Your Heart is a Light Source

The death of someone that you love deeply is always hard.  In the beginning the pain is visceral, leaving your emotions vulnerable like an exposed nerve, never knowing when a shock of pain will overcome you.  The passing of time dullens the pain from an open and irritated wound to a scar reminding you of the love that you have had and lost.  The different stages of grief are no harder or easier, no better no worse…just different.  While time brings healing and peace of mind, it also brings worry and fear that the world is moving on and forgetting the person who continues to be the center of your universe.  As I (we) have endured more than two years of grief since the passing of my sister, I have learned that my life always gives me what I need to cope, grow, and continue moving forward.  Just as I was beginning to feel as if the world had forgotten about my sister and the pain set in that more and more people in this world would never know her, a few of my students came to the rescue.  Enter Brooklyn, DeAsianaye’, and Steven, three extraordinary third graders to renew my spirit and my hope that my sister, while not present with us on Earth, still lives and inspires through the love that we share.

Hanging on my door at the entrance to my classroom is an “All About Me” poster that I created my first year of teaching (2 years prior to the cancer diagnosis).  One section of the poster asks you to describe your hero, which I listed as my sister, Darah.  I am always amazed at how often students read this poster and comment on the beauty of Darah, as her picture is affixed next to the paragraph about her hero status.  Brooklyn and DeAsianaye’, two of my third grade students always commented on the section about Darah and how pretty she is.  I must also tell you that I talk about Darah a lot in my classroom, mostly about the life lessons that she taught me and I want to pass on to my students.  One day, after reading my poster, both girls asked me if they could have lunch with me so that they could hear “the whole story” about Darah.  I could not turn down this opportunity, so they spent an entire lunch and recess period asking me questions about my sister; about her life, her illness, and her death.  They were sponges that wanted to soak up every drop of Darah that I would give them.  This warmed my heart-my sister who I have feared no one will ever get to know again, is still manifesting herself in inspiring ways in the lives of others.  From that day on, these sweet girls would write Darah notes, talk to others about Darah, and recall lessons that they learned from her through me, such as living life with a joyful heart.  I know that Darah is having a lasting impact on their lives and it is certainly teaching me to trust and see that my sister is still very much alive in the interactions and relationships that we have on this earth.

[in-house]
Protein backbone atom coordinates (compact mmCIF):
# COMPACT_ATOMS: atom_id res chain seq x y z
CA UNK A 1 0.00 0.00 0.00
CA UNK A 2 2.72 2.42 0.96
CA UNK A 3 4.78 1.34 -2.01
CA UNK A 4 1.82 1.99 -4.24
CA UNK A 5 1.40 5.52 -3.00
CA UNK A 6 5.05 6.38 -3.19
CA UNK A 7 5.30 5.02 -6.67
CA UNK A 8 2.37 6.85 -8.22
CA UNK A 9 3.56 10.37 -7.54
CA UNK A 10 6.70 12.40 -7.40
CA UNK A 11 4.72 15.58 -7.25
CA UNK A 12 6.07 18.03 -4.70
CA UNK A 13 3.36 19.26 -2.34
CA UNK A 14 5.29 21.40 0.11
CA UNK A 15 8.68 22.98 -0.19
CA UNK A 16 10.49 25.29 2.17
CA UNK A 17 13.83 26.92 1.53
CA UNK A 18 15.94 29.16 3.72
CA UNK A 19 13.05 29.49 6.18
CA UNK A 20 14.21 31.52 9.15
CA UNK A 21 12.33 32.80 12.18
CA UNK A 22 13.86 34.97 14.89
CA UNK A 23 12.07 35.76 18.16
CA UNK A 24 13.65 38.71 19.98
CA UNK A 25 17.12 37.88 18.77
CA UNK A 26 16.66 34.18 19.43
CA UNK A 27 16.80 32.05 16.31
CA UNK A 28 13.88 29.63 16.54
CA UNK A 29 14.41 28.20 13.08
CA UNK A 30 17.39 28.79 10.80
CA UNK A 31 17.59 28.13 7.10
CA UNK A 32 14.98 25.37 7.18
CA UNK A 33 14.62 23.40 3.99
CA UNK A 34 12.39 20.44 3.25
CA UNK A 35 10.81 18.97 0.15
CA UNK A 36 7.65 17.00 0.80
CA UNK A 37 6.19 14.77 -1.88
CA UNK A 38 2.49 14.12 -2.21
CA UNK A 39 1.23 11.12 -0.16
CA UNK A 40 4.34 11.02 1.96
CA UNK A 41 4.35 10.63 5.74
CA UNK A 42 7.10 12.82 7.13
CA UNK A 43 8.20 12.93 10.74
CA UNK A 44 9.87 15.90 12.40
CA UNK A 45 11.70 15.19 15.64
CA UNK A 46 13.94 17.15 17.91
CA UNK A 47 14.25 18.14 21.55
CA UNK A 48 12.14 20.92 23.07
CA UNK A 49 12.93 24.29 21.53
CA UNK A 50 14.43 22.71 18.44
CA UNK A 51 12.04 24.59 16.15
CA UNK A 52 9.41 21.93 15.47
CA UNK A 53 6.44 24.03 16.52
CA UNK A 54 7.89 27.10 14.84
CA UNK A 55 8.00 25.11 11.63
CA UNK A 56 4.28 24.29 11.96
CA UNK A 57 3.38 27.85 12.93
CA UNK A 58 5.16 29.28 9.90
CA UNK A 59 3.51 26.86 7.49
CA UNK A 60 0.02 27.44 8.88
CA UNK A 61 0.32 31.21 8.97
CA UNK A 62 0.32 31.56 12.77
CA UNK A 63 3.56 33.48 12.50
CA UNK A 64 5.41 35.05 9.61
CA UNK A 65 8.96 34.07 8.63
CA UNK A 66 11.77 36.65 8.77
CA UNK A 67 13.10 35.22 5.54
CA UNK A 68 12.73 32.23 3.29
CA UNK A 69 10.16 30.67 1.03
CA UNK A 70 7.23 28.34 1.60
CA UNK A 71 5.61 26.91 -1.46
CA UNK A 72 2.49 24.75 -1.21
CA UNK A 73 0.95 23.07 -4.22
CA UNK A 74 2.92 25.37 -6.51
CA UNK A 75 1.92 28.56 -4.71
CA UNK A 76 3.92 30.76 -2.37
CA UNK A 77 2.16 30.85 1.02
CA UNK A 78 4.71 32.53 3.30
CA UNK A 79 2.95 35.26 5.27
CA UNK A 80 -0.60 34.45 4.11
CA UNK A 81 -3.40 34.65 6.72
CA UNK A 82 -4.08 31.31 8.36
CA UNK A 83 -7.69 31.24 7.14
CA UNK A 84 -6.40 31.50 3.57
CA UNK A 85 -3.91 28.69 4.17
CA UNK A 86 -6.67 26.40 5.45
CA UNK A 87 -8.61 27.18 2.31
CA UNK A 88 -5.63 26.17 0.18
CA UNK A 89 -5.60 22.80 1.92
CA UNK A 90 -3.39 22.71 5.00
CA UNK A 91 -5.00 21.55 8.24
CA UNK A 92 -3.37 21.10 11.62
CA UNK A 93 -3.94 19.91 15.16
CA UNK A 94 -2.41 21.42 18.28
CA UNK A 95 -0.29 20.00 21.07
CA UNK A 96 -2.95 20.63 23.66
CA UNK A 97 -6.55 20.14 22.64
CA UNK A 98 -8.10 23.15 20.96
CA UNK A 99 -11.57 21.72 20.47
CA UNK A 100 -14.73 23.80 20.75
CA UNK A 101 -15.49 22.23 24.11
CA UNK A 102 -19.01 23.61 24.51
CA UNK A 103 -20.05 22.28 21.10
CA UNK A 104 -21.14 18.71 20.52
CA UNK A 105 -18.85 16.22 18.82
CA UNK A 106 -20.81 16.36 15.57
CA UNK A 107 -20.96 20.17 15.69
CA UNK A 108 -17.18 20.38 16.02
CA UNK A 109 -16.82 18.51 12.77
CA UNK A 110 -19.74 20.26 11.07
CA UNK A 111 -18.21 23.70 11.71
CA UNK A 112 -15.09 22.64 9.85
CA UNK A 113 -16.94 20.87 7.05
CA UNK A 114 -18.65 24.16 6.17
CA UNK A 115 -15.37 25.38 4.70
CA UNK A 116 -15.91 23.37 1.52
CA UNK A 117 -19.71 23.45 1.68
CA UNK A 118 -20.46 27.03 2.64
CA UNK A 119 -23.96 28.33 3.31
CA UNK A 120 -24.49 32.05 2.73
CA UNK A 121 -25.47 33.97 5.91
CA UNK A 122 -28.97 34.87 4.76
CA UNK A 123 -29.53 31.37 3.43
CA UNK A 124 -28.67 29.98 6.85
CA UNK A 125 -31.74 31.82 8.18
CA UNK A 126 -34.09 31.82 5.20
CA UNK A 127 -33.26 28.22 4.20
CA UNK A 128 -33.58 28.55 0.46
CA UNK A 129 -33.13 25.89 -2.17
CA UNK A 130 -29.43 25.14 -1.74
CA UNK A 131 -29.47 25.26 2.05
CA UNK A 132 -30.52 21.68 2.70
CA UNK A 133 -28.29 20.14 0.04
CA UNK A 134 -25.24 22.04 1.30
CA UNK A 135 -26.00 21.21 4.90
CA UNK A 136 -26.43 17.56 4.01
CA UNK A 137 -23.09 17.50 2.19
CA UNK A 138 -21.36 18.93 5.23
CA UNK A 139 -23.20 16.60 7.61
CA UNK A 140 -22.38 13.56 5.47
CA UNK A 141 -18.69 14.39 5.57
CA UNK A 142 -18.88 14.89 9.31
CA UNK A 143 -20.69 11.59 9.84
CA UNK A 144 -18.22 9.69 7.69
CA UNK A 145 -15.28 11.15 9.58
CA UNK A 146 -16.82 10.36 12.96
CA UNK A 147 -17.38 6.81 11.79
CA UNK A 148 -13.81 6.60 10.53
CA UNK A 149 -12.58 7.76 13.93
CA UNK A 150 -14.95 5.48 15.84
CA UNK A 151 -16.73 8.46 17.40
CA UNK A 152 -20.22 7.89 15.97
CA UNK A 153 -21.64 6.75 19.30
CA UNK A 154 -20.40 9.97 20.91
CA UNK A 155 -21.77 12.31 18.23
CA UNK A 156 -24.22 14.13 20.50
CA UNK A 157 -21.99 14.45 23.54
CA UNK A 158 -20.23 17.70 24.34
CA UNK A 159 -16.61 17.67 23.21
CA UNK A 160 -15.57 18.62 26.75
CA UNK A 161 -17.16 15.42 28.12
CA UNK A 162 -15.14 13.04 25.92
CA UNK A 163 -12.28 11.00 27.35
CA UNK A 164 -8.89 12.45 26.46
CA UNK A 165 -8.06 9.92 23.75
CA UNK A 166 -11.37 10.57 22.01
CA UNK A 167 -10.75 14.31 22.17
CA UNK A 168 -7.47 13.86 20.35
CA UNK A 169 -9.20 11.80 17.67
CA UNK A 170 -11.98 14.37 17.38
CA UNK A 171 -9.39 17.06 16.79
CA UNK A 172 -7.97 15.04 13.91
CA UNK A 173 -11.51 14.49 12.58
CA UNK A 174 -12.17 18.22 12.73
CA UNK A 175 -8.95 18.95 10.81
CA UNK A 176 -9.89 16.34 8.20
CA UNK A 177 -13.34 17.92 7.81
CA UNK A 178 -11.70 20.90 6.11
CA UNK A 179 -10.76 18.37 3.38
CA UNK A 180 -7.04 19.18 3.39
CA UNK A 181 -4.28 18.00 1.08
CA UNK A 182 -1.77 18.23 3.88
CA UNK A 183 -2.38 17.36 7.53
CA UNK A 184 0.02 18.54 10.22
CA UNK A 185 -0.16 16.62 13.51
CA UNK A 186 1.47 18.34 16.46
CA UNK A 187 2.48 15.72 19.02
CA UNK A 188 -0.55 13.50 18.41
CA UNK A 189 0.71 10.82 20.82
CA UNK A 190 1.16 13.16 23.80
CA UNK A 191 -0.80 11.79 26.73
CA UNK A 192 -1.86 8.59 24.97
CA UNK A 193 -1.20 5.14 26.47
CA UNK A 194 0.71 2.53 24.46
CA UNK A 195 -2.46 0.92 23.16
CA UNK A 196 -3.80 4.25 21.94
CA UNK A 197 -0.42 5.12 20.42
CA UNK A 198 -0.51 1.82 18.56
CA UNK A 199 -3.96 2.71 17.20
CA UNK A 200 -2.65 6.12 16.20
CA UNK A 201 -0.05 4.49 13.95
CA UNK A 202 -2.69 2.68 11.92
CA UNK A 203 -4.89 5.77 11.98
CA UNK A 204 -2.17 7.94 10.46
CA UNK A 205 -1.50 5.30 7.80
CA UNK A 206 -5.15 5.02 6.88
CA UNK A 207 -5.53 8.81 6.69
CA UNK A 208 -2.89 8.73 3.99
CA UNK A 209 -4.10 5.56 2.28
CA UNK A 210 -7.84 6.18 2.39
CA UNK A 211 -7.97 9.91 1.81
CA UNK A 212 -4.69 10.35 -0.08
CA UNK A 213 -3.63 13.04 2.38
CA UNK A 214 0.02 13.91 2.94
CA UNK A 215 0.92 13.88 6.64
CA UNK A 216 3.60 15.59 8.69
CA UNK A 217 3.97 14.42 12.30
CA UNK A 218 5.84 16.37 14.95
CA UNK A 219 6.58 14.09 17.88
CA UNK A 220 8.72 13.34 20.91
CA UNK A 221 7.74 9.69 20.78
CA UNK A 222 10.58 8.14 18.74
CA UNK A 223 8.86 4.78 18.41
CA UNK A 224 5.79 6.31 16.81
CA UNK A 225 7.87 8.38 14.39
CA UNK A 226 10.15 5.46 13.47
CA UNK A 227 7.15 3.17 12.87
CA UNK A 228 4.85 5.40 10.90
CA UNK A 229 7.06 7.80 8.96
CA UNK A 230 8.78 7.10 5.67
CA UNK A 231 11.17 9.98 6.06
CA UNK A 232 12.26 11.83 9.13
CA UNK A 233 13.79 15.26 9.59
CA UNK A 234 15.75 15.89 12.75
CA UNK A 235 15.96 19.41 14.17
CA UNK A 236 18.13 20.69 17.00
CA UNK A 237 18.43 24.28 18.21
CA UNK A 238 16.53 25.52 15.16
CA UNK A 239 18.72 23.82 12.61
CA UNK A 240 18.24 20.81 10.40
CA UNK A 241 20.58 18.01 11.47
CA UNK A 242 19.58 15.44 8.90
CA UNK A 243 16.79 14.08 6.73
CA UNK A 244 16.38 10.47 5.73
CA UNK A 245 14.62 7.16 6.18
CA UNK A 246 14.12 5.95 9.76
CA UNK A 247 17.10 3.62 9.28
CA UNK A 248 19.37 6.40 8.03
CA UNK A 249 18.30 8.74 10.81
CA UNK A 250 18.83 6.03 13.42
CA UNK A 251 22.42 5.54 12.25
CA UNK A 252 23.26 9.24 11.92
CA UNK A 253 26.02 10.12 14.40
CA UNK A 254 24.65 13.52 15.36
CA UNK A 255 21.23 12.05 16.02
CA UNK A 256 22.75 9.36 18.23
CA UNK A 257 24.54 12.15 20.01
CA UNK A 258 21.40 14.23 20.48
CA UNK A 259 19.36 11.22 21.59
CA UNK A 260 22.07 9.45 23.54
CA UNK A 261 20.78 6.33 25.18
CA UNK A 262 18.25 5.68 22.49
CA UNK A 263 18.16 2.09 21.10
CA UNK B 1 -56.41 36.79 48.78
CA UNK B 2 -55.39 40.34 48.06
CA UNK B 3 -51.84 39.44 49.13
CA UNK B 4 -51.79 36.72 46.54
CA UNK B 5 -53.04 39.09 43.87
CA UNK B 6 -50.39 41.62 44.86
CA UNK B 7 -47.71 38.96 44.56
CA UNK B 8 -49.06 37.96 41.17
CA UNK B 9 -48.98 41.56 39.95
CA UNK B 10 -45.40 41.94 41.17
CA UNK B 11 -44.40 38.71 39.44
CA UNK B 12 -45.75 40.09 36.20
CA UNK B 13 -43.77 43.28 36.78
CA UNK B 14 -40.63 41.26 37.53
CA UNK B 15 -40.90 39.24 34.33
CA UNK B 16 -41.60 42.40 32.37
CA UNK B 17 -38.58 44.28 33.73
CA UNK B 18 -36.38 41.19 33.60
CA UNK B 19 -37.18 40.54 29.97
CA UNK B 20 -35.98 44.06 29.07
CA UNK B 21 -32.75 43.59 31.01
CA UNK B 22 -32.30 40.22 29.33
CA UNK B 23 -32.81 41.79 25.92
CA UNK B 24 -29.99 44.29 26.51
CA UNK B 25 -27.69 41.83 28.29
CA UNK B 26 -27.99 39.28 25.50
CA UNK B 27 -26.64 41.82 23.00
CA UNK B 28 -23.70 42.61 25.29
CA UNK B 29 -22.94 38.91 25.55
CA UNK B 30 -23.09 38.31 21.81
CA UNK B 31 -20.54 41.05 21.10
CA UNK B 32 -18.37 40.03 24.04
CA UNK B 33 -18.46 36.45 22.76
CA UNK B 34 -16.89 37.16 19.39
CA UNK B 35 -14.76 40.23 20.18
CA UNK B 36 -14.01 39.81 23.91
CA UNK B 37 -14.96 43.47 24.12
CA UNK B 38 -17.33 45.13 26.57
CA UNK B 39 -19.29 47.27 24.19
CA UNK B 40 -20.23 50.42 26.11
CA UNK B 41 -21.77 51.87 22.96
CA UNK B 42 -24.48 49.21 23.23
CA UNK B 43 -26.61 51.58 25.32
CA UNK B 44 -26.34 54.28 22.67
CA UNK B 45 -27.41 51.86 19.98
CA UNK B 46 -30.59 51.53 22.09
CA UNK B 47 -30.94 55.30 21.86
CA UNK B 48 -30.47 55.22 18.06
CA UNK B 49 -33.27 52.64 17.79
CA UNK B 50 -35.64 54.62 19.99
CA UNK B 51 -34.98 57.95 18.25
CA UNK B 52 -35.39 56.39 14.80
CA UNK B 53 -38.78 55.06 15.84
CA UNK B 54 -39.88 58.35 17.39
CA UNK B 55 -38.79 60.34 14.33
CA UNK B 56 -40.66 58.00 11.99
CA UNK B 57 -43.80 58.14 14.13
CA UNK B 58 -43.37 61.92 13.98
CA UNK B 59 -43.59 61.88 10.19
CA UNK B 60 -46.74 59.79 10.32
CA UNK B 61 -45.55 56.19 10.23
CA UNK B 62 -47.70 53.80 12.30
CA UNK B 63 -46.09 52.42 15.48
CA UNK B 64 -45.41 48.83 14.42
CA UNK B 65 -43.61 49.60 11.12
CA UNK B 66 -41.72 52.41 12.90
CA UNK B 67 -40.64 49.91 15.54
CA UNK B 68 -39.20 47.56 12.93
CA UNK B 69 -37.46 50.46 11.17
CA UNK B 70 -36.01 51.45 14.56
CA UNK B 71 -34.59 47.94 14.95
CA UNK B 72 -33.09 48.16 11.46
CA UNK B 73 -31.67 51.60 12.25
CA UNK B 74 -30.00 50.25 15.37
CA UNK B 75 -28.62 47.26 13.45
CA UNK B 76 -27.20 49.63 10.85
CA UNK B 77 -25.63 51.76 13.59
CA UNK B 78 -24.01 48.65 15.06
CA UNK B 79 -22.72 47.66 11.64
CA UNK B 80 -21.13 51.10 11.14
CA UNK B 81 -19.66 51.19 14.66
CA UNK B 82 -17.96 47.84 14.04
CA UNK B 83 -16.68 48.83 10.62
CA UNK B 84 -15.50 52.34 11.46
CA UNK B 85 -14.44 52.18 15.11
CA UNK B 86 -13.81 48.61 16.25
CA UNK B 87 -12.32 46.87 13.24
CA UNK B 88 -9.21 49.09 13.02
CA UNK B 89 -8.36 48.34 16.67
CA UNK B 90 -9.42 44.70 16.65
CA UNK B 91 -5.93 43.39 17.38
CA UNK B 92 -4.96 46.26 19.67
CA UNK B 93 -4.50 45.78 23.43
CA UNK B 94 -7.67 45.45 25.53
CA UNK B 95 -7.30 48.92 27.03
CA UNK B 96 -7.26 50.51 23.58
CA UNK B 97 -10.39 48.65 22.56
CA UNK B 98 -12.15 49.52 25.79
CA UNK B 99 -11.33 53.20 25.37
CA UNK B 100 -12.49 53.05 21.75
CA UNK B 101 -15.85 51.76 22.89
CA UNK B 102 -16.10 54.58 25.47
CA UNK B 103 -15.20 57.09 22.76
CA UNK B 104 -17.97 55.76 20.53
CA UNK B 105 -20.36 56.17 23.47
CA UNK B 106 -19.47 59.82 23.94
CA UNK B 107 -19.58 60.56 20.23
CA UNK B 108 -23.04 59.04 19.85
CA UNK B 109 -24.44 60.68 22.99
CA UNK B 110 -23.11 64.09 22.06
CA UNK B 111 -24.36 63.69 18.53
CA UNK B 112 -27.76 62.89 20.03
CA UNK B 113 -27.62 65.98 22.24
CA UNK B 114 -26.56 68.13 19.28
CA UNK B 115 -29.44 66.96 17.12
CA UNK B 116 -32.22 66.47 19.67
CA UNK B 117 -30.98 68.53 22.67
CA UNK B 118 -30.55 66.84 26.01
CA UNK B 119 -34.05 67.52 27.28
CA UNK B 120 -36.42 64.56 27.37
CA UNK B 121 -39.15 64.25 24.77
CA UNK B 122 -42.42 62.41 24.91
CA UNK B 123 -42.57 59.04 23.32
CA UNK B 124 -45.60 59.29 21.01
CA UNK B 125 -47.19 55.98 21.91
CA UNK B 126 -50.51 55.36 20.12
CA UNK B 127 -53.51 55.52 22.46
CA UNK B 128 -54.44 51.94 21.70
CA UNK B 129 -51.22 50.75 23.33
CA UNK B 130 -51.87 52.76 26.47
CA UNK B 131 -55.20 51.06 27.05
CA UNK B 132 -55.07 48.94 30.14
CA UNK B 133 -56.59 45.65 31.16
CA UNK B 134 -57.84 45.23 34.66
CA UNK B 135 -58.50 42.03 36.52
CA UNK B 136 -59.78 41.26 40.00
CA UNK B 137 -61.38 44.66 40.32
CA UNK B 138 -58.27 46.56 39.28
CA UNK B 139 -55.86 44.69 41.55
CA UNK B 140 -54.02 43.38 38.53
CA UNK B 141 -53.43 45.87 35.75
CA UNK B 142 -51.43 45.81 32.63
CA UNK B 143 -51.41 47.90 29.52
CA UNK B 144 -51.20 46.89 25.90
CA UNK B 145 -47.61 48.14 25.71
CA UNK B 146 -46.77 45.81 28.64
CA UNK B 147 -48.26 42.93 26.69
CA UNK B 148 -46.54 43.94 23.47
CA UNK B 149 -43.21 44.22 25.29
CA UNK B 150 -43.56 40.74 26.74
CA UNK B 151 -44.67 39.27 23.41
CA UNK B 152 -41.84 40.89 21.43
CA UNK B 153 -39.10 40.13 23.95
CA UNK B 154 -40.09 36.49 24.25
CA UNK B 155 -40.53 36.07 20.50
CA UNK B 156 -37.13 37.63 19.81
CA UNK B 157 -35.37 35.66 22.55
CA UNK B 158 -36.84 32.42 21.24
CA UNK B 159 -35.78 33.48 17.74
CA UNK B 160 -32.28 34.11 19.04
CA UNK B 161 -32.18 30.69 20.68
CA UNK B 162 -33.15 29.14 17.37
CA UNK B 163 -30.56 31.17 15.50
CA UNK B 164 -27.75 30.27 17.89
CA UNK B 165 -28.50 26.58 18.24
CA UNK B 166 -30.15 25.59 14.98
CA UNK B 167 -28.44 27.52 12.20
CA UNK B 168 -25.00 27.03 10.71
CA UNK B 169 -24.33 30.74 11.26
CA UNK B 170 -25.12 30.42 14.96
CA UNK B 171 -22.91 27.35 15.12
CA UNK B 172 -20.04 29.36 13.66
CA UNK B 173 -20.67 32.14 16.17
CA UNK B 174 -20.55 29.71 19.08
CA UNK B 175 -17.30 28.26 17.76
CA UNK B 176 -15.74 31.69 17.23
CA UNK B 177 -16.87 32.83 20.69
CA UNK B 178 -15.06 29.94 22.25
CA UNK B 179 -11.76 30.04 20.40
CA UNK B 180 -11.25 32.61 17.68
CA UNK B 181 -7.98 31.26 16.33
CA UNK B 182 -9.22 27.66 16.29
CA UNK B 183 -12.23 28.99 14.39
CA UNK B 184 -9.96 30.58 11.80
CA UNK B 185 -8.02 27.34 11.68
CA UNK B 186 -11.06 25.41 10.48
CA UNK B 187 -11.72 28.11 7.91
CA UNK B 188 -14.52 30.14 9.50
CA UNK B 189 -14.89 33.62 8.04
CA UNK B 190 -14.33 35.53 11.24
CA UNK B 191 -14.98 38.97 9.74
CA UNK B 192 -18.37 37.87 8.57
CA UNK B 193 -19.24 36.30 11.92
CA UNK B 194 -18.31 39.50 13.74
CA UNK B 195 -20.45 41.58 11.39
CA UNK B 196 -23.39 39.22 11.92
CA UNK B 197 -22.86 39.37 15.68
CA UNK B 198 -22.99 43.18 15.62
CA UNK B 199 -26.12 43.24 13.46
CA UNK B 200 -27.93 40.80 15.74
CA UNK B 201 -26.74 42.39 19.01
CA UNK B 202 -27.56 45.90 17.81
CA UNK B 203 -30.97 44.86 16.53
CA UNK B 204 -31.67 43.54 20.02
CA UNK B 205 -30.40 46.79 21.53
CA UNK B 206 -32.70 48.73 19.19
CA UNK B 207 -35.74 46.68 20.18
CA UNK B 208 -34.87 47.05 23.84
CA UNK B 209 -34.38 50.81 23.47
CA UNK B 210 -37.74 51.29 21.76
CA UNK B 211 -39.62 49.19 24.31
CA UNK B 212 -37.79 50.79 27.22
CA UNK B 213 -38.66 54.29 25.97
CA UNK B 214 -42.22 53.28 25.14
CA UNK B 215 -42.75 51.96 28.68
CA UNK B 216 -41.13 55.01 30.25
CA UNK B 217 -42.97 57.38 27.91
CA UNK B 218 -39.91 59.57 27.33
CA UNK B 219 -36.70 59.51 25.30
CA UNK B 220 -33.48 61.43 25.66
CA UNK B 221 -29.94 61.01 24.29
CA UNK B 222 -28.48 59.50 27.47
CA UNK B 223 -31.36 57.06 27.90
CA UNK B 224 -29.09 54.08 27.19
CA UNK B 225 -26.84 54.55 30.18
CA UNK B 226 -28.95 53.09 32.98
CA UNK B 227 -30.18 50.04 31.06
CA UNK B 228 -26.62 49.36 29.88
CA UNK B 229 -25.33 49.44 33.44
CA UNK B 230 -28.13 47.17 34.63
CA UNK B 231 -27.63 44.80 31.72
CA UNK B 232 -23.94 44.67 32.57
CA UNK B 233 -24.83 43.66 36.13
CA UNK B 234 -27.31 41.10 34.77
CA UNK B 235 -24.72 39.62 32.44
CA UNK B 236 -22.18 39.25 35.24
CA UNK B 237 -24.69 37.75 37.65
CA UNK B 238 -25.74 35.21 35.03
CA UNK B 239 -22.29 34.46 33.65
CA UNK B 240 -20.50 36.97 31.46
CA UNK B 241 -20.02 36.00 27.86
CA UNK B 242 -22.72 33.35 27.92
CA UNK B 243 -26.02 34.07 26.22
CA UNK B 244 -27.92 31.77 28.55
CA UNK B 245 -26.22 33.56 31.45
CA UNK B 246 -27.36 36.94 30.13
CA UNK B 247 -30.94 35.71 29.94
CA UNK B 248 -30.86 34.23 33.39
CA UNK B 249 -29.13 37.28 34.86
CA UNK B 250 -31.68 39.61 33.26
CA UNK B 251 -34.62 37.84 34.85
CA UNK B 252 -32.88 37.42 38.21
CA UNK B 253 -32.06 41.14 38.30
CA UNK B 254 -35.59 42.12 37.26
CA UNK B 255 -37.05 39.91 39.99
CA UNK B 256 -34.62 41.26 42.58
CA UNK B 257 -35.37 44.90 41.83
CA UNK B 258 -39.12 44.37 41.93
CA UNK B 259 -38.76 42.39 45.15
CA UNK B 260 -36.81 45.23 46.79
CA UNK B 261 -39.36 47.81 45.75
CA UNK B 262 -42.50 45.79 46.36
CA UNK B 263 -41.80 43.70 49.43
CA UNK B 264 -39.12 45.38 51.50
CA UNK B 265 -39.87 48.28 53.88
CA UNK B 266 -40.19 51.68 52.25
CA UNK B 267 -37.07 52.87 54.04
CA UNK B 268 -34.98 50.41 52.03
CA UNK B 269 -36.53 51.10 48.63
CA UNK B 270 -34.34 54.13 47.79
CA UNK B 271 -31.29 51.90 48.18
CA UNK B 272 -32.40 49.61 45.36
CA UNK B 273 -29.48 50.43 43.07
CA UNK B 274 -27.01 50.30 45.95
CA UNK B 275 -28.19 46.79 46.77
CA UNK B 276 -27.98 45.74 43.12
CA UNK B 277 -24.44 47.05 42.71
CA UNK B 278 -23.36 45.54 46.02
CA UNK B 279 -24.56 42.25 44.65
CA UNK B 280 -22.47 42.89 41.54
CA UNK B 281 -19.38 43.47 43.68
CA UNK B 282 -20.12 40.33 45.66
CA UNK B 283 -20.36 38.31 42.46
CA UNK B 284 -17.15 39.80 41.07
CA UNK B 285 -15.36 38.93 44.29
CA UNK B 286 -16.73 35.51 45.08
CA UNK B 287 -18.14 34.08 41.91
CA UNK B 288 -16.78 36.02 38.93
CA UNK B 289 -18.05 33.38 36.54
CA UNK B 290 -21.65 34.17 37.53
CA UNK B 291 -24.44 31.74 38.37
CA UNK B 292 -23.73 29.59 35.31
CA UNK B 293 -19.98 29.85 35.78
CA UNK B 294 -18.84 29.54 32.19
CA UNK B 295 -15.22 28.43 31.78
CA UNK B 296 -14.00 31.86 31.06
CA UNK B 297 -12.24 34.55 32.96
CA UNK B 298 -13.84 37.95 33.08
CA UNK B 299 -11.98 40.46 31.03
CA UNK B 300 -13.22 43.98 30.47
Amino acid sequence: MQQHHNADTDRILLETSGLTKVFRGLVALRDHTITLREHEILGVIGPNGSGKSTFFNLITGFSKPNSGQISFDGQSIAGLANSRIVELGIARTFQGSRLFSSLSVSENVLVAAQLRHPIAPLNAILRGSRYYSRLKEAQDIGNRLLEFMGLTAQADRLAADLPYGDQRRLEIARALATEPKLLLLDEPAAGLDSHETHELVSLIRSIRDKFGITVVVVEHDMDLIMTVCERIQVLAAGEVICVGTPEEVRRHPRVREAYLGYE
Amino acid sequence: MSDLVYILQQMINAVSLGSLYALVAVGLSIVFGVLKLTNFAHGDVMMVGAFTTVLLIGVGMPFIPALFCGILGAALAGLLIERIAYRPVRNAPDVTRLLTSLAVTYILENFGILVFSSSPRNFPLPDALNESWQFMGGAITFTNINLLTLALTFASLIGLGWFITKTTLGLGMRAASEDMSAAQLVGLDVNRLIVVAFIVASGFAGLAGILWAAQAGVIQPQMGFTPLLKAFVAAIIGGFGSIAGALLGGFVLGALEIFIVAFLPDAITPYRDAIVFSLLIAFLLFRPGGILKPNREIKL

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Steven’s story is completely different.  Steven is a very athletic student who comes across as kind, competitive, hard working, funny, and compassionate.  After several days of missed school due to the passing of my Uncle Louie, Steven started hinting at an end of year gift that he was making that he assured would make me cry.  The last day of school came, and there was no gift.  I was slightly curious and patiently waited to see if the gift would surface.  Towards the end of the day, Steven’s mother walked in the door to deliver the gift.  As she unfolded a simple piece of cardboard, what fell from the attached strings caused my eyes to well up with tears.  Steven had taught himself to fold paper cranes (which he missed watching a Cavs game to learn) and created a diorama of cranes along with a photo of one photo of my sister and one of my uncle.  There was not a dry eye in the classroom.  As most of you know, birds have become a deep symbol for me of my sister.  Paper cranes hung in Darah’s room during her illness and they hung at our wedding to symbolize her.  Steven knew this symbol of love and hope for me and created a gift that meant more to me than he will ever know.  While Steven had always exemplified a great student and friend, his act of kindness has actually changed my life.  His simple and thoughtful gift reminded me not only that my sister and uncle are loved and appreciated through my own actions but also that I can also perform these acts of kindness to restore hope in the lives of others.


I am humbled to be called these children’s teacher, as I believe that they teach me far more than I teach them.  These third graders did not perform these acts for a high grade, money, or personal gain, they did it because they live their lives guided by their heart.  As adults, we tend to guard our hearts to avoid hurt, but by doing that we can sometimes lead lives that are much too logical, practical, and methodical.  Through these whole hearted actions, my students not only taught me that Darah’s spirit is alive and well, but they reminded me to let my heart lead me as I navigate through life.



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